KEYNOTE ADDRESS DELIVERED BY H.E. MRS. SIA NYAMA KOROMA, FIRST LADY OF THE REPUBLIC OF SIERRA LEONE AT THE OPENING CEREMONY OF THE INTERNATIONAL CONFERENCE ON FORCED MARRIAGE

 

Chairperson, esteemed visitors to our beloved Sierra Leone, distinguished ladies and gentlemen, let me express my delight to be a part of this epoch-making conference.

It is my particular pleasure to welcome our overseas participants to our country during this year of our 50th independence anniversary.  I trust you are enjoying the traditional hospitality of Sierra Leoneans.

Let me commend you, the organizers for collaborating with Women’s Forum Sierra Leone in this venture.  I am, myself, a member of the Women’s Forum (Sierra Leone) and was very active, especially during the Bintumani I and II conferences in 1996 at which the women pressed for, and obtained, clearance for Sierra Leone’s return to a democratically elected civilian rule.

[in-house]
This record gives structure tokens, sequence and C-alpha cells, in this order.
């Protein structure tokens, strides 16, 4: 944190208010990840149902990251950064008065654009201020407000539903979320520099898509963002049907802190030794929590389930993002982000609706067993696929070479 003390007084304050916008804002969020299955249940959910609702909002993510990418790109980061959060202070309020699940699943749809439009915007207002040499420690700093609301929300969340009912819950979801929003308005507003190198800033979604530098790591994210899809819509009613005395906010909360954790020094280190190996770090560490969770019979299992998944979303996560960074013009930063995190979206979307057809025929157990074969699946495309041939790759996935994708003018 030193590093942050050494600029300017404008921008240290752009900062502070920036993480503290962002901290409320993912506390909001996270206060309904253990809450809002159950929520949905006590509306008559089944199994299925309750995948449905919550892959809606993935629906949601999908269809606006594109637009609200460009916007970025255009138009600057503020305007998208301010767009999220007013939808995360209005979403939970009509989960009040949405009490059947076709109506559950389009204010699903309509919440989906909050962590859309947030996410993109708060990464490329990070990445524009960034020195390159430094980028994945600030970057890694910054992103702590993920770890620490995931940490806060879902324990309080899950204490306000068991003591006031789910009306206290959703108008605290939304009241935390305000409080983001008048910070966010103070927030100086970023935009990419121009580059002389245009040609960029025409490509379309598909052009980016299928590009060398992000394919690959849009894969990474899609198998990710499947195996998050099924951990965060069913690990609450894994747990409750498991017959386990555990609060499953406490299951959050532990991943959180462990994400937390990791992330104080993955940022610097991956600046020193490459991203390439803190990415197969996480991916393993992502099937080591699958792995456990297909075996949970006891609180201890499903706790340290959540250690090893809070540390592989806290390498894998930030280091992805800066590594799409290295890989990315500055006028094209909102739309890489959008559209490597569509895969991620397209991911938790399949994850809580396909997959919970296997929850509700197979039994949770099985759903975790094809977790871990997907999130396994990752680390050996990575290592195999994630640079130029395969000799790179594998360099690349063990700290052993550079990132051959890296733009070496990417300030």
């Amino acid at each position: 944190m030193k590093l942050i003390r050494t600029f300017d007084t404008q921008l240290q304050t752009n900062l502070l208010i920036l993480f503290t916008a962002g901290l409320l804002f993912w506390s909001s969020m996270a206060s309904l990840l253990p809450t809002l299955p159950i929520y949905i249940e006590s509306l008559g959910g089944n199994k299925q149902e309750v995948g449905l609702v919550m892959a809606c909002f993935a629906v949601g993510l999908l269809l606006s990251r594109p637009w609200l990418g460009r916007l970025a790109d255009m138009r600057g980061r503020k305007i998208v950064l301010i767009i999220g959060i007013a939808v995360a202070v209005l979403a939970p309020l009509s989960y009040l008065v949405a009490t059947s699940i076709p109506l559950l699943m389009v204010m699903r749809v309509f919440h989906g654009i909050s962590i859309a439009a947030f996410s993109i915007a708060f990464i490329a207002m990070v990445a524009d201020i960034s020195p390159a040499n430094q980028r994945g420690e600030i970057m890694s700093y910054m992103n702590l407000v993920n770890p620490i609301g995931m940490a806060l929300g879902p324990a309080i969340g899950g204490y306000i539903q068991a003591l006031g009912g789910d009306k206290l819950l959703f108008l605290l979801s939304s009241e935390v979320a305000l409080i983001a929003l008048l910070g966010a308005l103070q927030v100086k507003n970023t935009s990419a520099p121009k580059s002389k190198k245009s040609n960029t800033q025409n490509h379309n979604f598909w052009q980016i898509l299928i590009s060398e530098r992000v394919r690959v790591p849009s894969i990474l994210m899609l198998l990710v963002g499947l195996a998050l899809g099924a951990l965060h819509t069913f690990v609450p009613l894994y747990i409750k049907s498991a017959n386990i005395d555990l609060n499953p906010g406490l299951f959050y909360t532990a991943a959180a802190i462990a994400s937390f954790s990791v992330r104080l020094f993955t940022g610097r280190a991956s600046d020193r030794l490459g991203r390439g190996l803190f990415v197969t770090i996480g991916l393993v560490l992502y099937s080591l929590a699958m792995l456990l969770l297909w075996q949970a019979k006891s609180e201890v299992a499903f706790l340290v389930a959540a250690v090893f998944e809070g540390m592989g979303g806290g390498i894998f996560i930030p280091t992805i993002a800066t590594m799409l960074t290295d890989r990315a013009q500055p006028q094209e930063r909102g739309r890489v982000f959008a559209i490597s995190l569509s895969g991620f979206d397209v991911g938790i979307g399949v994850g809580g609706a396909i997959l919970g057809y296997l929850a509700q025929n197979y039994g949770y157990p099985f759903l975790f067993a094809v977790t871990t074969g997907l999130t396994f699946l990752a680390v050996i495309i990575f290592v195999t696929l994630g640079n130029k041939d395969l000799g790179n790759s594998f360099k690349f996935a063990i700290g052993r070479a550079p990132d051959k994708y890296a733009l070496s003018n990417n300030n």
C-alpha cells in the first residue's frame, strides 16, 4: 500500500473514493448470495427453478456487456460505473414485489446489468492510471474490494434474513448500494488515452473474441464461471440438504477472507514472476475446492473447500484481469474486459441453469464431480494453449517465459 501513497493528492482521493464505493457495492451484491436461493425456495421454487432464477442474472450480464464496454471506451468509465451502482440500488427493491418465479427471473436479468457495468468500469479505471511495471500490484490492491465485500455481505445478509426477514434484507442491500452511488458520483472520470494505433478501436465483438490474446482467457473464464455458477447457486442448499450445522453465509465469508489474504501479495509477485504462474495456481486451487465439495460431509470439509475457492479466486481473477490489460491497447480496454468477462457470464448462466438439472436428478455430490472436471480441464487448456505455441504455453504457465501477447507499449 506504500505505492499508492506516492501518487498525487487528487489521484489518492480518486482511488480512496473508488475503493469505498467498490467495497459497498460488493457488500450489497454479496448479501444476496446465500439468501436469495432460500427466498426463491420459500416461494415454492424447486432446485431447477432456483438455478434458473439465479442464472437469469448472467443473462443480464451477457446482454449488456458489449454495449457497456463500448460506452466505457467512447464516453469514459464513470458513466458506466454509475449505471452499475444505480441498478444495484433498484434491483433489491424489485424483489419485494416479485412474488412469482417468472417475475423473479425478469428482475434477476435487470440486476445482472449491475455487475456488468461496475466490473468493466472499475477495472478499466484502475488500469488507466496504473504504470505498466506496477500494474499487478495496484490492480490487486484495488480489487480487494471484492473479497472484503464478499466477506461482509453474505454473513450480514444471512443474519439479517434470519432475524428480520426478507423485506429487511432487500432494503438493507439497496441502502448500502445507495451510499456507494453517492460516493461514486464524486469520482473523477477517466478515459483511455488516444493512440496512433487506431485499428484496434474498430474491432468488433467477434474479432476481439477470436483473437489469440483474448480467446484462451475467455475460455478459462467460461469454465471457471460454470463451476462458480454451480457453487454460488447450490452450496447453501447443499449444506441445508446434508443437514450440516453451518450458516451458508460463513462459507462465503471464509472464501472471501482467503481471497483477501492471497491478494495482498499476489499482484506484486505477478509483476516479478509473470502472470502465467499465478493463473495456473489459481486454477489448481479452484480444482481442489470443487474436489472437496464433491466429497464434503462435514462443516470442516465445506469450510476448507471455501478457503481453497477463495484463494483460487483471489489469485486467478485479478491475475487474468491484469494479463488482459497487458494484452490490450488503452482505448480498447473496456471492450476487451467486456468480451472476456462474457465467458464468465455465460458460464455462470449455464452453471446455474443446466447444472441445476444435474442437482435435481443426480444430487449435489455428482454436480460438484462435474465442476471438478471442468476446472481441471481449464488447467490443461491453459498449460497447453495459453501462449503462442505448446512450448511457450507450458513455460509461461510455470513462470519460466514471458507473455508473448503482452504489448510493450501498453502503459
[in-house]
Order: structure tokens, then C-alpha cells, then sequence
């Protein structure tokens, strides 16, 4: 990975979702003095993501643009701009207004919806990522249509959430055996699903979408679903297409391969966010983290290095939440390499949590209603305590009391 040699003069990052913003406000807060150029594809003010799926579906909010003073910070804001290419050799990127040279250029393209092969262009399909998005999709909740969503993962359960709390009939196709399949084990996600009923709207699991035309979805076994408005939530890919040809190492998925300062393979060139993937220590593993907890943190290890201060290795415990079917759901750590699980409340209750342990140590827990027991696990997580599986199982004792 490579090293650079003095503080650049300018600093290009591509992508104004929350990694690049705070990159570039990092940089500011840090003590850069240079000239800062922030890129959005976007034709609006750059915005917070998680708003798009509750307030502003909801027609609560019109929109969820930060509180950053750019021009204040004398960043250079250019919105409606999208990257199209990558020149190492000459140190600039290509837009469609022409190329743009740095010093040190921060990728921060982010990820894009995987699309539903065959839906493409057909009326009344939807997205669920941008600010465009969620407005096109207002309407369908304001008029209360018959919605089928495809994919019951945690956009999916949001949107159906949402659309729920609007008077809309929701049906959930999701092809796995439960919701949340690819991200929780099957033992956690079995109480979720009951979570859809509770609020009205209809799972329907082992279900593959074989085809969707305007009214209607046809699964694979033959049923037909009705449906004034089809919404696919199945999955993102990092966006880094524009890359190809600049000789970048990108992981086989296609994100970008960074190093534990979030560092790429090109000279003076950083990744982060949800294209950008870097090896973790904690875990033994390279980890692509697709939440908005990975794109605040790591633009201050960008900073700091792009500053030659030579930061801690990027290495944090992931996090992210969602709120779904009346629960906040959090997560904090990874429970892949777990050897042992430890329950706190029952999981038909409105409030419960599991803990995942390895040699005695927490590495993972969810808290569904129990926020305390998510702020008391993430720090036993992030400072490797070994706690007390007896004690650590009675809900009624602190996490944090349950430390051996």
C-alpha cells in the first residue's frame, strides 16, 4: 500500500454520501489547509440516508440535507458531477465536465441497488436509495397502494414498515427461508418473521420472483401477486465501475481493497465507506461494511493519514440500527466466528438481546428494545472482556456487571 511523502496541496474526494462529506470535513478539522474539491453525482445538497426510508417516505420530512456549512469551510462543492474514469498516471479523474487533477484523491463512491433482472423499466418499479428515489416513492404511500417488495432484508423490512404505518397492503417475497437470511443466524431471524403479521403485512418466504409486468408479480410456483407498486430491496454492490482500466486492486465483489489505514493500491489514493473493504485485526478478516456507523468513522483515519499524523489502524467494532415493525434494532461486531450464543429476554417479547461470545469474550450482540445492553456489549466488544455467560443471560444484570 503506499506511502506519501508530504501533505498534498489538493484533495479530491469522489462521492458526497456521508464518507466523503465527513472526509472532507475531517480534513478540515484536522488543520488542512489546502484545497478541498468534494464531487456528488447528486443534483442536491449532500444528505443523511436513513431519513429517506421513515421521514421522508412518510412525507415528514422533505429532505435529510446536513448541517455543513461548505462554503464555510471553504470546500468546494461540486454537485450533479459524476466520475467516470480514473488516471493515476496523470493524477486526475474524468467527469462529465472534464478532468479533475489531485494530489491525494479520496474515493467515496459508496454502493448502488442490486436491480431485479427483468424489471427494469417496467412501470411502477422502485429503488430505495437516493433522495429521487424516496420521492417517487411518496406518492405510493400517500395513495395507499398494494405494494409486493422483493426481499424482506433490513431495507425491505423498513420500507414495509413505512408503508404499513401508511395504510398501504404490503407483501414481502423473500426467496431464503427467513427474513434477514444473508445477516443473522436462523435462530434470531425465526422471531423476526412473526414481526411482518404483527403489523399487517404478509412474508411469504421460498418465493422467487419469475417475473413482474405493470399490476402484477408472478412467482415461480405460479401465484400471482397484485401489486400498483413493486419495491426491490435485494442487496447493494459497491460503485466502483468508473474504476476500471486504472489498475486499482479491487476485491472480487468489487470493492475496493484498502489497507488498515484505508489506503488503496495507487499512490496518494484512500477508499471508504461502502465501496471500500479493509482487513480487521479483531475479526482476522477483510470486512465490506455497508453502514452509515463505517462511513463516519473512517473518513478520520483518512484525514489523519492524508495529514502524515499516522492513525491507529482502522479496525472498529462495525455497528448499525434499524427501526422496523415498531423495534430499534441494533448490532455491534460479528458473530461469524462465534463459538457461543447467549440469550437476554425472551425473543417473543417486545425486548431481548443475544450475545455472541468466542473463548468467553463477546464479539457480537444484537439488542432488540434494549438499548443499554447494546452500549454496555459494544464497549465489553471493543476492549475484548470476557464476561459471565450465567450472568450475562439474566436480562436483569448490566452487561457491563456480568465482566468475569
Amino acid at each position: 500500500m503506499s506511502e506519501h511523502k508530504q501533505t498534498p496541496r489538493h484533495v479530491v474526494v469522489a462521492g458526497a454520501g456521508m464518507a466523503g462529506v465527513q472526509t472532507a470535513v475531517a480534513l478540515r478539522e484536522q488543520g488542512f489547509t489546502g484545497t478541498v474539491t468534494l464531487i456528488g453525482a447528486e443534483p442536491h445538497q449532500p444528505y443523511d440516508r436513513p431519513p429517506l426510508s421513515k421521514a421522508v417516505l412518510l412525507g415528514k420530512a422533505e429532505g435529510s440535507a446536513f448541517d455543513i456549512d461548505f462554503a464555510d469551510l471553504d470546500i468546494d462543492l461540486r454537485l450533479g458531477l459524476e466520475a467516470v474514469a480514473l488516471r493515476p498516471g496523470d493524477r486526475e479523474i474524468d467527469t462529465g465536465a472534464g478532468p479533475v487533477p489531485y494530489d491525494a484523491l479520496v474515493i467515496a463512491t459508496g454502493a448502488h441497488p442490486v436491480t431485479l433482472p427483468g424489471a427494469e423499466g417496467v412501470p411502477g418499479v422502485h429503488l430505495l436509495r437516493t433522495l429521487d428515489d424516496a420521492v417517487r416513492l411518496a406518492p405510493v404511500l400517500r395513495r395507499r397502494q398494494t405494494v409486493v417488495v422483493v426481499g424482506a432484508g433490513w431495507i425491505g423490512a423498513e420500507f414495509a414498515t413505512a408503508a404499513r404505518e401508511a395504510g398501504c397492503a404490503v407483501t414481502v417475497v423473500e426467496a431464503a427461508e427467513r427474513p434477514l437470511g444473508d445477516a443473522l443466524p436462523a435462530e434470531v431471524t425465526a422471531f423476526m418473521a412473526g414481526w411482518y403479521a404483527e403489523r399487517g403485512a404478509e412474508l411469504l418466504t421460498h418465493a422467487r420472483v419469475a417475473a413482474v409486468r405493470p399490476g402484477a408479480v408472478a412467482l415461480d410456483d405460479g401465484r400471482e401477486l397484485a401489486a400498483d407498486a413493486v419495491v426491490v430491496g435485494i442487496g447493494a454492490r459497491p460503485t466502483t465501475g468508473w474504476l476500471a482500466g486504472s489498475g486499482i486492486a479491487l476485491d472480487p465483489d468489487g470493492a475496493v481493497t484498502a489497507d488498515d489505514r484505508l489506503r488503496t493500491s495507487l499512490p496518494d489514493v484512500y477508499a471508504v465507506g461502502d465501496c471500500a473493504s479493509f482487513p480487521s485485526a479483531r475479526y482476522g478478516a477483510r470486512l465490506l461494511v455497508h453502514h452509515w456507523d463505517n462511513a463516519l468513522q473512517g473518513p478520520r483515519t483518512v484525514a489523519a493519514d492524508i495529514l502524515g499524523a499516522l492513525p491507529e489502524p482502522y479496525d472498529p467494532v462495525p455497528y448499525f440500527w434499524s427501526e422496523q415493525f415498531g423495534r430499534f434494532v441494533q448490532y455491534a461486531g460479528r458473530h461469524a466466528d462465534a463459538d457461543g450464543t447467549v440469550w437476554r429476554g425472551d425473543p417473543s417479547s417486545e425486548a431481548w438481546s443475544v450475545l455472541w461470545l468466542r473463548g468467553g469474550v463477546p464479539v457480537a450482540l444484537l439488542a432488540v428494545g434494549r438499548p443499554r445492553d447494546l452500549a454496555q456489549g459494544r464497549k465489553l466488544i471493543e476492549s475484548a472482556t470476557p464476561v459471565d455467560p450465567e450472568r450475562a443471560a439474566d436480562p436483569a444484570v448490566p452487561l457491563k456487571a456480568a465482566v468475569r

Thank you for inviting me to share my thoughts at this ceremony on Forced Marriage, Gender and Conflict. Allow me to state at the outset that the problem of early, forced marriages of children is considered to be a violation of basic human rights and this issue is not unique to Sierra Leone. Early, forced marriage unions violate the basic human rights of these girls by putting them into a life of isolation, service, lack of education, health problems and abuse. This is a violation of the rights of women because a forced marriage is a marriage that is performed under duress and without the full and informed consent or free will of both parties. Being under duress includes feeling both physical and emotional pressure. It must be emphasized that victims fall prey to forced marriage through various means such as deception, abduction, coercion, fear, and inducements.

I am told that a lot of advance work has been done on victims’ rights leading to this conference.  I refer to the analysis of the Special Court decision on Forced Marriage by the Coalition for Women’s Human Rights in Conflict Situations, and the publication of the Nairobi Declaration on Women’s and Girls’ Right to A Remedy and Reparation and many other interventions.  Let me hasten to congratulate you for your indefatigable efforts to turn the searchlight on such a sensitive and rights-laden issue.